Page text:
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Lethbridge Herald Newspaper Archives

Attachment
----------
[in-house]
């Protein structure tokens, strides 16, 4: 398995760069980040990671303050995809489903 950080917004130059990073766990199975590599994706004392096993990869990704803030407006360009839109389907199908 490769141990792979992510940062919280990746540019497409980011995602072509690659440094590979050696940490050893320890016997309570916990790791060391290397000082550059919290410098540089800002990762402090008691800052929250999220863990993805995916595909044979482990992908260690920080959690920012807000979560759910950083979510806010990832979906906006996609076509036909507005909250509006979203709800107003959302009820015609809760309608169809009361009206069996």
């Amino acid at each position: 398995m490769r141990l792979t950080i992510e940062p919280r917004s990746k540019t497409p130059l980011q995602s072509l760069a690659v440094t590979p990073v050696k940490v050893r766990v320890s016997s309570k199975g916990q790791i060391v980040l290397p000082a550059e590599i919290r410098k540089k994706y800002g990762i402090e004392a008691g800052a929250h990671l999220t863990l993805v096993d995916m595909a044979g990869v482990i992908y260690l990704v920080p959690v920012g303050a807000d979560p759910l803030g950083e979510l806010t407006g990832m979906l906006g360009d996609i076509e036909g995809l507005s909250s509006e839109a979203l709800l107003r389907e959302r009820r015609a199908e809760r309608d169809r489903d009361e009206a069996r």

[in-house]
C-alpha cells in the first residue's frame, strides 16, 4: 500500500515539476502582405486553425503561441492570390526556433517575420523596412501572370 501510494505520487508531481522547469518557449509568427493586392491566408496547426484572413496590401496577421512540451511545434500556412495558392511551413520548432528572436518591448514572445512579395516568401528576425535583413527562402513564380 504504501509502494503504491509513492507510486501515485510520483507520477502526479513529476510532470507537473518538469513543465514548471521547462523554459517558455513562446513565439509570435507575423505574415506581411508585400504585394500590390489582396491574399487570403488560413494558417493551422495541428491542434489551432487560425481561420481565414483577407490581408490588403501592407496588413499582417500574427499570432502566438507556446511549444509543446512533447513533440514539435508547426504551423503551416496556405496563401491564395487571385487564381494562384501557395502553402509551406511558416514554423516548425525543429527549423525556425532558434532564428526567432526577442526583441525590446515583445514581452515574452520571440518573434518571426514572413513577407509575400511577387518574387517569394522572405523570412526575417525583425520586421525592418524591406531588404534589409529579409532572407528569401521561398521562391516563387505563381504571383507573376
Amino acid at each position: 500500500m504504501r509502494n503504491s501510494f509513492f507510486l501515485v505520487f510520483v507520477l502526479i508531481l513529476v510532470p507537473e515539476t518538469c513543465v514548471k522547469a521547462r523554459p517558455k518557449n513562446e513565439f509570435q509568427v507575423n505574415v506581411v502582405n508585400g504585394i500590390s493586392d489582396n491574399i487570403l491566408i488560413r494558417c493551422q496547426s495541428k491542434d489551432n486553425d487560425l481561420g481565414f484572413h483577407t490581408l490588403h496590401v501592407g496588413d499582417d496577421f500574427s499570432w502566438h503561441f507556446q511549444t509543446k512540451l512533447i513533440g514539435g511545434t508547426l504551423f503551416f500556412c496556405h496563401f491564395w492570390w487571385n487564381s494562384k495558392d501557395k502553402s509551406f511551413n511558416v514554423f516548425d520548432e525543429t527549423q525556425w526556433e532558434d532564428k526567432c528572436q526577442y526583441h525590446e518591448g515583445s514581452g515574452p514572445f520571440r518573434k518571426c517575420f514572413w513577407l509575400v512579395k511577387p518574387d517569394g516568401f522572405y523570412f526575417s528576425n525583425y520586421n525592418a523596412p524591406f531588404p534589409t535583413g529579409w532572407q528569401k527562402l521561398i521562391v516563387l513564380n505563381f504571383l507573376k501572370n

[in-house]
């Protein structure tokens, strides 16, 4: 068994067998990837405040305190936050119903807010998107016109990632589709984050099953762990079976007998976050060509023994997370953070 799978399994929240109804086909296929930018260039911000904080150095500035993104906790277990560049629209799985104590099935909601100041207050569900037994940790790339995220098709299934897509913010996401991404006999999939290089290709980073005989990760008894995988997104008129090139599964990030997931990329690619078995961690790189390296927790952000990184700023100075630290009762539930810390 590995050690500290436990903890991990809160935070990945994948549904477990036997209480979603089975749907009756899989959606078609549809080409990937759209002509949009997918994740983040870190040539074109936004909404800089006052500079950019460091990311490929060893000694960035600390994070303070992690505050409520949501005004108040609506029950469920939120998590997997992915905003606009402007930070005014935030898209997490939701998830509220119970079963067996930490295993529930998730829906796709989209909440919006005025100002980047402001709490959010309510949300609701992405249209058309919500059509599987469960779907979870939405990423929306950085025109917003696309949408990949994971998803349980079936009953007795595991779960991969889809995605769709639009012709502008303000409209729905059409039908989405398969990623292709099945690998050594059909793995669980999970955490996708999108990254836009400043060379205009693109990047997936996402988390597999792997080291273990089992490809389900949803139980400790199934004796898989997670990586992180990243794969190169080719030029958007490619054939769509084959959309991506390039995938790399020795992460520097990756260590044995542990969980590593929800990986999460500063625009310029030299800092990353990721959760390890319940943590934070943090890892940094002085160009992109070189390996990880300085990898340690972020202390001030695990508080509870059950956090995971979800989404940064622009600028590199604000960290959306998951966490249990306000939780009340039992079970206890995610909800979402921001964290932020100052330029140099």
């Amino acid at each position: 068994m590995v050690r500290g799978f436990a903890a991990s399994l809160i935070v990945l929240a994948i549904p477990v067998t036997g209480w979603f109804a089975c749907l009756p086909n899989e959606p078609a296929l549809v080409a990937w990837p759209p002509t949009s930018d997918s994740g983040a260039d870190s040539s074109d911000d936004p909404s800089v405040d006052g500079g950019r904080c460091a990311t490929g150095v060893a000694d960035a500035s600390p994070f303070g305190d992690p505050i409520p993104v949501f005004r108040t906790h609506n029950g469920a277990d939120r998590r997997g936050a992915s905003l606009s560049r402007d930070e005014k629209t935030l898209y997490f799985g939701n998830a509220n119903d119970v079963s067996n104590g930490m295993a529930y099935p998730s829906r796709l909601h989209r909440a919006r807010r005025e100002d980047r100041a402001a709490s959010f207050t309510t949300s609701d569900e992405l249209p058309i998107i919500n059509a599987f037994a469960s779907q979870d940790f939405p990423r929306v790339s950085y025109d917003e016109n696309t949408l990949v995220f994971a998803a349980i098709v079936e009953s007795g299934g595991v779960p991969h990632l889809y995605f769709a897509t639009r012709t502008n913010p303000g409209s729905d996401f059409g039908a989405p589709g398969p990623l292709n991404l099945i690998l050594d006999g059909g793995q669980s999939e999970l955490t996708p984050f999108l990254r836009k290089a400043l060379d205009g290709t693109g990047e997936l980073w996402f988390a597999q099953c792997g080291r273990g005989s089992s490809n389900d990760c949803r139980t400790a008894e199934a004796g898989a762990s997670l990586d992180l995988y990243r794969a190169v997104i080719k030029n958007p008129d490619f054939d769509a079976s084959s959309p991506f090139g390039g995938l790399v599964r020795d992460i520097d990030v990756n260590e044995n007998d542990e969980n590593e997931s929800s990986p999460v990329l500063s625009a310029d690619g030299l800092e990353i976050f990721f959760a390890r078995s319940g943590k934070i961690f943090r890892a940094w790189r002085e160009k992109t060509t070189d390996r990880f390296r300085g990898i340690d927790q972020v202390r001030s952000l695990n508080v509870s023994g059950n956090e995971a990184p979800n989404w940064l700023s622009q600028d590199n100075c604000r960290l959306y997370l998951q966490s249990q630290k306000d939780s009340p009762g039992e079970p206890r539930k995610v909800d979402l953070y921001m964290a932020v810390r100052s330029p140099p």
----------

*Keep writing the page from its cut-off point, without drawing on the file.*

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Lethbridge Herald, The (Newspaper) - December 18, 1972, Lethbridge, Alberta 4 THE lETKBRIDCE HERAID Monday, December 18, 1972 Tories view Liberals with disgust By Peter Desbarats. Toronto Star Ollawa commentator An accident-free Christmas An accident-free Vuletide is the goal oi the Alberta Motor Associa- tion in introducing its latest bid to alert motorists to the additional haz- ards of holiday driving. Association branches throughout the province have purchased two by three foot Xmas signs to be erected at seven foot heights on lamp standards closest to accidents sites. This is an attempt to motor- ists of the necessary extra precau- tions needed throughout the festive season. If there are no accidents no signs will be posted. The Police Yourself campaign in- troduced by the association in 1963 had good results. Inspector West. Lethbridge police traffic and highways supervisor credits the pro- gram with the fact there were fewer impaired drivers on city streets last Christmas than in previous years. He welcomes anv arid all attemotj on the part of the association to fur- ther traffic safety and thinks the present idea oi introducing, the Xmas signs will be a further accident deter- rent. Tne Police Yourself campaign ad- vised motorists to be their own dis- ciplinarians, to leave their cars and take taxis home alter attending fes- tive parties. Hostesses were urged to serve coffee and sand'.viches an hour or so before guests were due to leave. A lot oi time and work is involved in setting up such traffic safety mea- sures but educational programs are still the best measure of teaching motorists their responsibility on the roads. Even' safety-conciotis citizen is hoping that none of the red, white and green aluminum Xraas signs will have to be erected in Lethbridge this year because the city's Yuletide will be accident-free. Legislation to reduce income taxes ami increase old age pen- sions would be brought before Parliament within a few weeks of a minority Conservative gov- ernment astumirjg -vffice in the event of a defeat of the Liberal government scon alter the new Parliament meeets Jan. 4. After these measures were passed, there would he a longer recess of the House while the new government under Stanfield prepared a more com- prehensive legislative program for a resumption of the session. This was the scenario outlined Tuesday by Opposition Leader Stanfieid during an interview in his parliamentary office on the eve of his departure last week for a two-week Christmas vaca- tion on the French island of Guadeloupe in the Caribbean. Instrumental program needed So Brussels to pre- sent a a request for auch an agree- mftri The answer he received is not what the people at home wanted to hear. Tne EEC was prepared to remove tariffs from some Norwegian prod- ucts hut not in the case of the cru- cial ctes: aluminum, paper and fish. It is particularly ironic that the EEC for the elderly Institutional care for the elderly is exjuinsive and necessarily limited to the fortunate few gain admit- tance. Along with its benefits such s living arrangement removes the el- deriy or handicapped person from his familiar surroundings, his horns and his family. He can choose to !ive on his OV-TI or with his family hut here again he could he the victim of sic'xerlinj' loneliness a.-: family members off to work daily leaving him to the con- fines of an empty house. This ar- rangement leaves his family a guilt complex as they worry about leaving him. Will he fall, have a stroke or scald himself while they are at work? Planning for family vaca- tions also presents a problem as they worry about what to do with dad during their absence. A similar pro- blem faced by the wording spouse of a handicapped person who has reaped the stage y. here he can nr> longer prepare h.s food or u-.e the bathroom. he be v.here r.e U rerr.ove-'l from wife ar.ri home surroundings? should he be forced V; go even against his wishes? With the current emphasis OR the need for mental stimulation among the e'o'eriy. invo-ving them ir the in- terests of the family becomes in- creasingly important. The need to Stanlicld also revealed that the same procedure would have been followed this month ii he hid i to in the days following the Octo- ber 30 election. "Follo'Aing the election, when It seemed that we might well caiied on to form a govern- ment." he said, ''we were con- sidering very seriously that we well have to Parlia- ment in December to get some things done such as these things to which we were committed and which had to be done Tne taxation measures which a Conservative government would bring quickly before Par- liament would include a contin- uation of the three-per-cent in- come tax reduction now sched- uled to expire at the end of this month, and a four-per-cent in- come tax cut applicable to the las', six months of this year. Increases in the old age pen- sion would be designed to com- pensate for rises in the cost of living that have occurred since the current system of pensions and guaranteed income supple- ments went into effect in 1967. "This would be quite a simple legislative said Stanfield, "But I also believe that in view of the sharp increases in the cost of living this year, old-age pensioners should have to wait until next April to get some kind of adjustment, but that this can be done on z con- tinuing basis with the facilities available to us now." The Conservative leader would liie to see cost-of-living adjustments made to t pen- sion. "At least quarterly, at the very minimum." This scenario, of course, de- pends on an early assumption of power by the Conservatives which depends, to some extent, on the eagerness of the party to defeat the government next month. StacficM made it clear that the Conservative Opposition isn't "drooling for office." "We're net so hungry for of- fice that we're going to support New Democratic Party or other resolutions that are unaccep- table to he said. "We're going to support resolutions just to defeat the governrr.ent, because our credi- bility is important to us and to future, particularly at this time. is not prepared to make any con- cessions on fish since it was the fish- erman's constituency that wss instru- mental in keeping Norway out of the Common Market. There are indications that some Norwegians are regretting their vote against entry. A recent poll showed 56 per cent now it favor as compared to 4fi per cent who voted for entry in the referendum. And Mr. Eika, who belongs to the government that took over after the vote, said in Brus- sels that he did not exclude reopen- ing the question of Norwegian EEC membership. Two lessons could he learned from the Norwegian experience: complex question.: such as entry into a com- mon market should he decided by elected governments and not by ref- narrow nationalism is a disease from which it is a blessing to be delivered. Unfortunately these are not lesson.-, easily learned. converse is basic to all. Volunteers delivering meals-on-meais to shut-ins agree that equally important as pro- viding a hot, nourishing meal is giving the rocip.ent ar; opportunity to chat with the volunteer to dis- cuss the weather, the o'og next door, ju.st anything as long as it gives him an opportunity to communicate. Possibly the best answer to pro- viding h'i'ri the health and gicai ot' the elrl'.riv is the taWishmer.t of 'Jay care centres v.here wo.'king famii.es cou.'l take them for the day picking '.hern up and bringing them home 'y.ith them at night. Such centres are operating successfully in several American cit- ies one is being established in Victoria with several other areas in- dicating their interest. Here the el- derly and handicapped can spend the day others of similar age and interests. A hot meal, entertainment and are provided, b'.t the: greatest henef.' i-. that they are w.th peop.e. Staying at home, rather than being institutionalized cuts down health "But we think that the gov- ernment has rejected by the people of Canada. We think it's incompetent and will continue to be incompetent in areas that are important to us. We think it's being cynical now in behaving in a way that Is quite incor.sLstent with what it v.-ts sayi.ig during the cain- paisn arid we think it's in the interest of Canada that it be re- moved from office as soon aa it's possible to do so." If this defeat occurs early In the session arid is followed by a Conservative government, Stanfield's plan would be "a relatively brief recess a couple oi v.seks, something of that enable us to get set up and to prepare and bring in matters that we considered to be particularly urgent deal- ing with the tax situation and the position of old age pensio- and then I think we would need another pause in which to get ourselves in a position to present a rnore substantial and complete legislative program to the House." While he discussed his party's prospects and strategy in Par- liament in his usual thoughtful fashion, the Opposition leader brightened at the suggestion, heird frequently in Ottawa these isn't ruth- less enough by temperament to the opportunities that present themselves to the oppo- site in a minority situation. it's going (o be a very he said, ''but I've been in politics for quite a while, and emotion- ally at least. I think that I'm equal to whatever may come along, main guideline that laid down, and to which I'll ad- here as far as the defeat of the, governrner.t is concerned, or go- ir.g for the jugular, and that of thing, is that we're not to o remove th e cast but this help you get General Sadek's friends want to oust Sadat By Joseph Kraft, L'..S. syndicated commentator CAIRO politi- cal in Egypt assumes that the Uni St.-: tes i soon be launching a r.ev; peace initia- tive in the East. The str- ious question here in Cairn 13 whether President Anvrar Sadat wilJ be ground to ait on it. For Mr. Sadat's political is probs.My nov; than at any time he Colotjsl president of EjFypt V, rr.or.ths ago. The presid en I' 3 ti or; is precsrioos partially what has happening ir- the rest of tte Near Ea.-.t aV.d the world at He say- that recovery the lands by during the jK? war h '-'the ar.d foremost prok- that f.r.e of Egypt But con.-tsr.t military prepar- ations and dipl-onvatx: ths tj-.f; cajis, ar.d Arab have yielded r.o sign of sol-ring thfi problem.'' So there is a to at Ssda: here in Cairn. Apart from logins personal prestige, has destroyed the Egyptian tefi win? which Preyrferit to a v.heet against the a rrn y. A ?ood li ver r. irfiseif, the president has baiftrf hia regime almost entirely on F. of military nven and civil fie ha-, even placed the Arab Socialist Urjon, or.ce the main base of the F.O- ciai reformers, the direc- tion of Say erf Maeri, a rich Iafiriowr.tr a taste for brewing With left th'K checlrerf, tr.f; -Aing had for iU ghe-.-ances ar.d ri- valries. w an urn to rellsioui f'jjvisrrjer.tsli.'sr.i that has corns to thfc rewntjy in ugly incidents Egypt's OirisUan, or Ovp'.ic, corrtrr.urjty. Po'Jticaly, the real tro'jhie corries in array, which is the major source of power in this country. PJ ?ht- opposition to th-% presi- v.ithin the military has de- v e I o p e d in tv.o successive waves. First, there was opposition led by the 'jeferi.-A a I Moharfi S adeJf, to reliance on Rjjisia for training and wnjiprnent of the army to fight against IsraeL pres- sure from funeral Sadek, the FJdderJy decided last July to invite most of trx; RJJJI- sian of Kgypt. General Sadek Xftpt up cri Li ds rn es, the pr idert, on Oct. di.trnis-ysrf him a.% minister of Since ttiOrj, friends of Oirrseral have to gftt the president. month- t r e were at three inciderit? within the armed forces grave enough to warrant arrests. One of the incidents seems Lo havs been a full-fledged attempt at a a coup d'etat, involving plans to move on Cairo an arm- ored force, to move Gen- eral Sariek into the president's office. The coup rumors are nov.1 EO prorniwrnt that it is hard to make any confident judgment? of will happen next. But rny OV.TI guess is that President Sadat nill muddle: through. a decline in services, one thing, tte president has managed to keep the Egyptian middle relatively v; e 11 stuffed with cars, apartments, TV sets, and other There is dis- content among class that runs but like '.I o r e o v e r, errny has H numbers about rneri to the point v- here a a mall c ii que c annot stage the IdvJ of coup Colonel Na-se-r broygr.t off back in YA1, Many officers have to be in on experience EO far suggests that a at least tend to Finally Sarfal ritttnwr.ed. to hold on. Ke ha.? iurrourirfed himself with efftctive police a inciudin? a former i Ahmed as new rrjnUter dtfeixft well ui -tr s tft plots the He has not to stride the even, it steni? to U.'e point of placing General Sadek in custody. In thevi circumstances, m7 rxst judgrrierit is that President Sadat the man to v-ith move to- comes in the But it has to be added that precarioua inter- nal here does not give >jim rrj'xil roorri for on of Eettlement. Matters of life and death that worry France PARIS fiy Boris and cri M, OMerver commentator care expenses. A visit from a V.'.V nurse is ten times cheaper than the cost of the same person occupying a bed. It is likely this pro- gram co.ii'! provide care for ten as people as care and at one tenth trie cost, for ?.y SJ-A. It; rx-i f Frzr.rs; tiTA ffi K to f-S- i.-.hrr.er.t. of t 't.'.'-j.t'f; of r.'; i r s for v.-it.h ivy P'rsr.ce's ere protect a -Sj-itP, wAtinz chaos in rr.er. a gyard of tir.ft is.it vrith piTtJ.'r.rr.fXfi any- off iS a tzl-S; of A f. i i on vi werii sr partly f.rA F'rtTifjh pri.von con- moriths hi.3, Par ii t' s re! ucta to v.irh thft 52-ytar-old ab- ortiort U tx- poijtical 1ff> v, omen a re tirnfttjyJ annually, of existing W of At Ifcajst v-vrr.frn dift. PublJc attrition on of a -A o r Ja r: j? rr- r v, hw; T.e ftoman Catholic Church t', him so do naUoo- Fx-fente, Minister, M. l ftar an un- favorable effwi en the French 'xwfifxi with money to have ab- ortions easi ly ur.der medica 1 supervision, whiJe poor have to clandestme He thst he had performed abortion in birthrate ahortwn ia made his ywth on a working-cUsa easier. of four who had been Aether next Parliament by husnand. fx. to face up tr> for soda! reasons. abortiori U uncertain. Tr.e Health Minister, M. Jean far caution and con- P'oyer, is a fervent opponent have proved V) h-s abortion. "It's not rny stronger pressure for re- social progress to pass form, atxive all, OTJ vices o( the rich to the ive French governmeriU have is reported to have lacked the courage to take recently. lead in favor of change, thftn had to end i-'1 fh'j rr.o-'.r.er c.'xi ed five in jail, but in this lenier.t and Trt: vwd ict does v e aborttOTi Ap- Psul a ice which makes it posssMi; for The LetWmdge Herald 7th St. S., LETHBRIDOE HERALb LTD., arxl Published 1905 hy Hon. A. fiUCH Clan V.I? Prm IM G CLEO Ecjifv PuWiiKr H. Ger.erai tftrvpi btn PiL'-i'J'i "THE SfRVES SOUTH" ;